But Andy Lloyd, spokesperson for the world’s top gold miner, cautioned that any such plan “is at a kind of conceptual stage … a very, very early stage … we wouldn’t want to create a false impression that Barrick is building a resort.”

Something of a higher priority might be Barrick’s relations with Tanzania, where the company holds a 63.9% stake in LSE-listed Acacia Mining, operator of three mines in the country. Barrick has proposed that the government get half the mines’ economic benefits, a 16% interest in the assets and US$300 million from Acacia towards unresolved tax claims.

Acacia says it doesn’t have the dough.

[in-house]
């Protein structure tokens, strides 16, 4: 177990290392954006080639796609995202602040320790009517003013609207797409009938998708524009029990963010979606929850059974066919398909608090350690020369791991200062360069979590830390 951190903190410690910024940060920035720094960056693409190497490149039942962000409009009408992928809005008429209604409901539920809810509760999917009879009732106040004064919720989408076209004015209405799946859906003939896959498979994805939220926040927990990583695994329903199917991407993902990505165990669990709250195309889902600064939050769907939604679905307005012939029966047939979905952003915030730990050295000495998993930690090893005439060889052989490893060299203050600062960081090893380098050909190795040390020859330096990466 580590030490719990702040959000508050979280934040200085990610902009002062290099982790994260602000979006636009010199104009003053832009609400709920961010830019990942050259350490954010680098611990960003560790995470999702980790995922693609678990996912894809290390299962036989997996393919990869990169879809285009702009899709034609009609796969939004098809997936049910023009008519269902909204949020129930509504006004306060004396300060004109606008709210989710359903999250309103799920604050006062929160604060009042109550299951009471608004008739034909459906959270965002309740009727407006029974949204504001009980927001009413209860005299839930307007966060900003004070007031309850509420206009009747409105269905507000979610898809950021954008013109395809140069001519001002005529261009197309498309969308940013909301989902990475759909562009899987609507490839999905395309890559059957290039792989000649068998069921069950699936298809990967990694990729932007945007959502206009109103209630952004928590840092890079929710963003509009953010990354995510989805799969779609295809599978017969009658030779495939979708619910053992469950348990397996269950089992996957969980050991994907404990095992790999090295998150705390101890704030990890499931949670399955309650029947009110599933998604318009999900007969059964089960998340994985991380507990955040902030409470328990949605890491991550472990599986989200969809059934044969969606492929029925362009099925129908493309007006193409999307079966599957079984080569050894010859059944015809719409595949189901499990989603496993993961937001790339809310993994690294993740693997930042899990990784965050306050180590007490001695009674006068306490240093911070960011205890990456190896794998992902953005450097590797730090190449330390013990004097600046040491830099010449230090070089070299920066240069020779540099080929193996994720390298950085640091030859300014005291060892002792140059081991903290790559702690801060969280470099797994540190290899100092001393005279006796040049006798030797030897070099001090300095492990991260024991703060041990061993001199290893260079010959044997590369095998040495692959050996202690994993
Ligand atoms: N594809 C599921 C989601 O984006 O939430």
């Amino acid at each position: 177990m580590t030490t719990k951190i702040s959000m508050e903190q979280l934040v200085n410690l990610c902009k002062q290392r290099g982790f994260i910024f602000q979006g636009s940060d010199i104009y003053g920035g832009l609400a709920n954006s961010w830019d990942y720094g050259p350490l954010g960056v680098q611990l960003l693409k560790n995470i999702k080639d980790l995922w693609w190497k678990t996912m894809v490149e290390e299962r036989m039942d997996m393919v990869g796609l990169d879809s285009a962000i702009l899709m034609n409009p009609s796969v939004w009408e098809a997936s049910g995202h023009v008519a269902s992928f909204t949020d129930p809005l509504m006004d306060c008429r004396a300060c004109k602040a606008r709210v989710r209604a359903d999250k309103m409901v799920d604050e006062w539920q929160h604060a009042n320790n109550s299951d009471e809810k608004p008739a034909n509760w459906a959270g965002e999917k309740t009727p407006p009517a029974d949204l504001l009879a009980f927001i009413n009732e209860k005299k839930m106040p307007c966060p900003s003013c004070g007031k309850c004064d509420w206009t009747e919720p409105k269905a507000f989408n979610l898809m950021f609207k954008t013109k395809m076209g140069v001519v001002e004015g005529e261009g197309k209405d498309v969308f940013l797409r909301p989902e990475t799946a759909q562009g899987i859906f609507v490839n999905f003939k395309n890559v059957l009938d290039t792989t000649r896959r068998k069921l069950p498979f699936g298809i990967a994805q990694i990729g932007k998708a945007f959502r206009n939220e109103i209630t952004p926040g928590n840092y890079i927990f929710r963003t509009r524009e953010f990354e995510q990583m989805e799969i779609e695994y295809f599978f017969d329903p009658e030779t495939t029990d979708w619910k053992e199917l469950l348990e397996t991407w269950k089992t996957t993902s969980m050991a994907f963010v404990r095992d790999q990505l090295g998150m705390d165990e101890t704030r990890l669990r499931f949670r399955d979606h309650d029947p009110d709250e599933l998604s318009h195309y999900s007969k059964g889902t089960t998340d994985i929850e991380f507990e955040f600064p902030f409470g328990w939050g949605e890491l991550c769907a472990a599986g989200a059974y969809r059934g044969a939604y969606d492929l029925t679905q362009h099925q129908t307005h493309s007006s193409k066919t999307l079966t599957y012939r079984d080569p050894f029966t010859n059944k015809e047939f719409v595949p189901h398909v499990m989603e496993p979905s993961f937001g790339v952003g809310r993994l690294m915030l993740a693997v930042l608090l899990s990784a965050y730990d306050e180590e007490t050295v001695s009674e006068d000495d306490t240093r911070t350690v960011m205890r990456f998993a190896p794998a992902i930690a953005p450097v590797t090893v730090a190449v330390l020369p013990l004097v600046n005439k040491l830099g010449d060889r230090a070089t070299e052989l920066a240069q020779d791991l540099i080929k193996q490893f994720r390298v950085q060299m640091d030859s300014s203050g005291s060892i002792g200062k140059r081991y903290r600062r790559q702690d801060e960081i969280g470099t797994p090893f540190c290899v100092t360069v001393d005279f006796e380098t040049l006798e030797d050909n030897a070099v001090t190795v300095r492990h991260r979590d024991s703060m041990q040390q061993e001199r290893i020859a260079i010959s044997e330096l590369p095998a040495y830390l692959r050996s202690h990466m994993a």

Meanwhile the Canada West Ski Areas Association, PostMedia reported, believes the province already has too many resorts chasing too few skiers.

High-grade copper samples precede fall drilling at Kapuskasing Gold’s Newfoundland project

October 13th, 2017

by Greg Klein | October 13, 2017

A property with over a century of mining and exploration history has modern drilling about to begin as Kapuskasing Gold TSXV:KAP readies a rig for the Lady Pond project in Newfoundland. Heightening the company’s anticipation are recent grab samples showing cobalt, silver and high-grade copper.

High-grade copper samples precede fall drilling at Kapuskasing Gold’s Newfoundland project

Surface geology at Lady Pond’s Sterling prospect buoys
optimism in Kapuskasing’s upcoming drill campaign.

Two grab samples reported for Sterling, one of the 2,450-hectare property’s three known prospective areas, showed 2.75% copper and 7.19% copper. A Twin Pond grab sample returned 9.03% copper, while another from the Lady Pond prospect assayed 0.089% cobalt, 1.54% copper and 9.4 g/t silver.